The drink is headily sweet and ice cold, making for a good way to cool down (and get a huge sugar rush and boost of energy too!)
Don’t miss a walk or bike ride along the city/s nine-kilometre long Turia Gardens. The meandering greenery – dotted with parkland, playgrounds, ponds, skate parks, jogging and cycling lanes plus football pitches – follows the path of the Turia riverbed, which used to flow through Valencia. After a devastating flood in 1957, the government diverted the flow of the river and, in the dry riverbed, created this length of greenery which locals use in their droves to escape the city.
At one end of the Turia is the city’s Bioparc – a zoo that’s gone to great lengths to create pleasant and natural habitats for the animals – and it makes a nice day out. It’s probably as close as a zoo can get to convince you that you’re getting a sneak peek of creatures in the wild without boundaries. Take a break in a café right alongside the giraffe and zebra enclosures and delight at baby monkeys clutching onto their mums or elephants taking a bath.
At the very other end of the Turia is Valencia’s stunning City of Arts & Sciences, a collection of spectacular futuristic buildings mostly designed by the world-famous Valenican-born architect Santiago Calatrava. Our son recognised one of them which had been used as a setting to film an episode of Doctor Who (set in the future of course).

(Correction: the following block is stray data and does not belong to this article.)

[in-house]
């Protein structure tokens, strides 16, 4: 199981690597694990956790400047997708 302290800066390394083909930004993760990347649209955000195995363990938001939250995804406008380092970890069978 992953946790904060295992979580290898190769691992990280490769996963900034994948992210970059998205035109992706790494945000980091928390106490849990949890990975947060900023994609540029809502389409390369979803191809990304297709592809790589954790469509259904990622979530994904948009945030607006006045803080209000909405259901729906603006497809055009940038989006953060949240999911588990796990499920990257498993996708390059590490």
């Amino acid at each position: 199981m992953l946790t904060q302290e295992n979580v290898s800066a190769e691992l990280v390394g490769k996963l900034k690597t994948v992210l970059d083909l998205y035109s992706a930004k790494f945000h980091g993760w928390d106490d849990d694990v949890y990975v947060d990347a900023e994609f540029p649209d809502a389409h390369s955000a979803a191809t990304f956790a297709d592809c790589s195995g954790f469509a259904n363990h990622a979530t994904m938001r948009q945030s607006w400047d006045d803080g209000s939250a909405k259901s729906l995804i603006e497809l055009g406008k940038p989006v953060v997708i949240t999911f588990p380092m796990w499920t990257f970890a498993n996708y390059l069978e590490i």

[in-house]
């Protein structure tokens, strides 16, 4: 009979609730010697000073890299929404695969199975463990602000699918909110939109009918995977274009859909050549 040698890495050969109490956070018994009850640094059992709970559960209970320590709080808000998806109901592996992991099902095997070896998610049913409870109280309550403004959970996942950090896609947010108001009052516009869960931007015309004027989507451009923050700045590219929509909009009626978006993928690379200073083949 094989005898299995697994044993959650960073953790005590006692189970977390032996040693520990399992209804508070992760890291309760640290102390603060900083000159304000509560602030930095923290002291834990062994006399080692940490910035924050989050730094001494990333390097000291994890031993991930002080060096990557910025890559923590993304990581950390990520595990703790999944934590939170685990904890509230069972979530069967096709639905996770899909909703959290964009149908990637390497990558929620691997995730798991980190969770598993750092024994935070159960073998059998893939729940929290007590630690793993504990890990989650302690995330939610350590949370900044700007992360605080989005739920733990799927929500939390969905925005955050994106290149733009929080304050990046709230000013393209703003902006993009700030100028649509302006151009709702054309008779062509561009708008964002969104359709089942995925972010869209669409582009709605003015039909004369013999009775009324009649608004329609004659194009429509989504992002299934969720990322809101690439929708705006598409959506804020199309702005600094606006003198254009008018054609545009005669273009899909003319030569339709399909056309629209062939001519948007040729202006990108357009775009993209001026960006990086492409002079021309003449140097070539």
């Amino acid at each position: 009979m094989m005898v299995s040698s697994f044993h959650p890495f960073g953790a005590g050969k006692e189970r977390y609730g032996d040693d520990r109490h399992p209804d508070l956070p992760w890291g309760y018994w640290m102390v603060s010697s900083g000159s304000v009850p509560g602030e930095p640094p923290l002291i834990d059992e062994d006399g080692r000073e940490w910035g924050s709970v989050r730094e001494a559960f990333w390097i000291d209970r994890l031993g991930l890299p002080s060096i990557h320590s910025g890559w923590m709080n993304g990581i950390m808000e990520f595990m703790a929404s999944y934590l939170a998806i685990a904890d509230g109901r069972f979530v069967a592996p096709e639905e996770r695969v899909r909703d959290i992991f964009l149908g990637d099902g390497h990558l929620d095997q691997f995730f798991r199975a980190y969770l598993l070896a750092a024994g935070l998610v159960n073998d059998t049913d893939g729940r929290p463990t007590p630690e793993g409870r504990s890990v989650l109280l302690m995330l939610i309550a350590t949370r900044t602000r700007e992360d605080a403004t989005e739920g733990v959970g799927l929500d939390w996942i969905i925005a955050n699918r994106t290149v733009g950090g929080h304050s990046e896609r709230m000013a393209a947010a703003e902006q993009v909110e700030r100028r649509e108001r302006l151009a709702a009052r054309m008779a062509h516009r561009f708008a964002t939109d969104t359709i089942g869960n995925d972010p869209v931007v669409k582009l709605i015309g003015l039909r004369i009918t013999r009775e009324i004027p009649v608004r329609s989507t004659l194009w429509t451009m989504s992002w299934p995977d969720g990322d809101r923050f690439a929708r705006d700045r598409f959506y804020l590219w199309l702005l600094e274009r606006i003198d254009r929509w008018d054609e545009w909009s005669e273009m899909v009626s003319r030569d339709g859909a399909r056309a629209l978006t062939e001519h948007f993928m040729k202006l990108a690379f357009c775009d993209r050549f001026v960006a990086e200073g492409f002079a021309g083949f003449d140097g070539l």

There’s plenty for children to do in this area. We spent several hours enjoying the hands-on exhibits at the Museo de las Ciecias Principe Felipe Science Museum, then onto the Hemisferic, a planetarium and IMAX cinema.
Valencia is blessed with miles of beautiful beaches a short 3km bus ride from the city centre. The fine sand and safe bathing of La Malvarossa and Las Arenas Beaches might get busy but as the sands stretch over 4km, you should find some space to set up camp. The Paseo Maritimo promenade is lined with market stalls and further south you’ll find plenty of cafes and restaurants.
Valencia invented paella so you simply have to sample this delicious rice dish at least once while you’re here. After a tip-off, we headed for the beachfront terrace of La Pepica – a restaurant that’s been around for 120 years and a favourite haunt of the writer Ernest Hemingway in his heyday. Another top spot is the Panorama Restaurant situated atop the pier of the Marina Real Juan Carlos. We were warned to book ahead and were lucky enough to bag a spectacular table on the terrace looking out onto the Mediterranean and the stretch of beach. Book your spot just before sunset for a view to remember.
Valencia makes a great city break away for families and if you pair it with a stay in nearby Costa Blanca resorts such as Denia or Gandia, your whole brood will be more than happy.
All images: Alistair Heap
We travelled from Alicante to Valencia with tickets booked via thetrainline.
We stayed at Palacio de Rojas with global accommodation provider Booking.
The Valenica Tourist Card is a great way to get around the city – offering free public transport on the bus, metro and tram zones ABCD as well as free entry to certain museums and discounts of up to 50% in participating shops and restaurants. You can buy it online here.